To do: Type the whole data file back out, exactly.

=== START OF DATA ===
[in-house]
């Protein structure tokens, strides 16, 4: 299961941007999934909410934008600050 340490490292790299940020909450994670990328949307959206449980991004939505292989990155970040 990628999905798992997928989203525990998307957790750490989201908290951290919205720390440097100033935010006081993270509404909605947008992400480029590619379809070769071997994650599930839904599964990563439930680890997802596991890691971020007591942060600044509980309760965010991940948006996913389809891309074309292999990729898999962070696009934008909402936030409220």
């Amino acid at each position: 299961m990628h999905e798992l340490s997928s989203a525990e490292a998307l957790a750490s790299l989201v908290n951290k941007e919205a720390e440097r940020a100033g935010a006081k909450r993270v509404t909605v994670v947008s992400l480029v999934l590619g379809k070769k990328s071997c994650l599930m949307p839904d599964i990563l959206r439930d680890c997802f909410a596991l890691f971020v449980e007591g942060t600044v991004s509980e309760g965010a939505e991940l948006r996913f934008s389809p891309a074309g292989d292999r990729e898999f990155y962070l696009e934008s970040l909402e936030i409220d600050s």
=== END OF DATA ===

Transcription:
[in-house]
């Protein structure tokens, strides 16, 4: 299961941007999934909410934008600050 340490490292790299940020909450994670990328949307959206449980991004939505292989990155970040 990628999905798992997928989203525990998307957790750490989201908290951290919205720390440097100033935010006081993270509404909605947008992400480029590619379809070769071997994650599930839904599964990563439930680890997802596991890691971020007591942060600044509980309760965010991940948006996913389809891309074309292999990729898999962070696009934008909402936030409220």
């Amino acid at each position: 299961m990628h999905e798992l340490s997928s989203a525990e490292a998307l957790a750490s790299l989201v908290n951290k941007e919205a720390e440097r940020a100033g935010a006081k909450r993270v509404t909605v994670v947008s992400l480029v999934l590619g379809k070769k990328s071997c994650l599930m949307p839904d599964i990563l959206r439930d680890c997802f909410a596991l890691f971020v449980e007591g942060t600044v991004s509980e309760g965010a939505e991940l948006r996913f934008s389809p891309a074309g292989d292999r990729e898999f990155y962070l696009e934008s970040l909402e936030i409220d600050s």